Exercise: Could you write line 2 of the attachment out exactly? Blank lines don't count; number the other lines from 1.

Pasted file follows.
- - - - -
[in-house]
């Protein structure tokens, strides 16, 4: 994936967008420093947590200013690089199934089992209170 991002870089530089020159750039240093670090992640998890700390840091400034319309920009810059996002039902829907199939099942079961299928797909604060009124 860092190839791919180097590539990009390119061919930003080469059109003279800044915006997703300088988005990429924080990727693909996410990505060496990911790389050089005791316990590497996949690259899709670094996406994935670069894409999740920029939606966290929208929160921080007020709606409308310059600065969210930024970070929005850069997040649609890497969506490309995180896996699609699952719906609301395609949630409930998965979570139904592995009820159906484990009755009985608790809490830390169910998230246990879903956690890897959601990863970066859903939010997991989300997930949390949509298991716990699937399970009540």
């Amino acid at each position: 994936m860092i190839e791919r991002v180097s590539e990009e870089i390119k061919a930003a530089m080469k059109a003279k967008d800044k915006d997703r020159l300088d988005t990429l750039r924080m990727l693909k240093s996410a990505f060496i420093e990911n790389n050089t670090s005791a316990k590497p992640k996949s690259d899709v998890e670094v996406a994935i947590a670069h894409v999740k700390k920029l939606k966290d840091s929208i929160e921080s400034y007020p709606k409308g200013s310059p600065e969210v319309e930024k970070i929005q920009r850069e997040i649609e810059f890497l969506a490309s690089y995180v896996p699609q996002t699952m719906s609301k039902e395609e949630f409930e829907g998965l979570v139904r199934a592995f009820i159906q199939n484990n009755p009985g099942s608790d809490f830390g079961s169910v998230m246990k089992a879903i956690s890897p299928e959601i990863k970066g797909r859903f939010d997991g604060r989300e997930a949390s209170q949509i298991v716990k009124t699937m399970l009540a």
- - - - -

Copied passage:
């Protein structure tokens, strides 16, 4: 994936967008420093947590200013690089199934089992209170 991002870089530089020159750039240093670090992640998890700390840091400034319309920009810059996002039902829907199939099942079961299928797909604060009124 860092190839791919180097590539990009390119061919930003080469059109003279800044915006997703300088988005990429924080990727693909996410990505060496990911790389050089005791316990590497996949690259899709670094996406994935670069894409999740920029939606966290929208929160921080007020709606409308310059600065969210930024970070929005850069997040649609890497969506490309995180896996699609699952719906609301395609949630409930998965979570139904592995009820159906484990009755009985608790809490830390169910998230246990879903956690890897959601990863970066859903939010997991989300997930949390949509298991716990699937399970009540």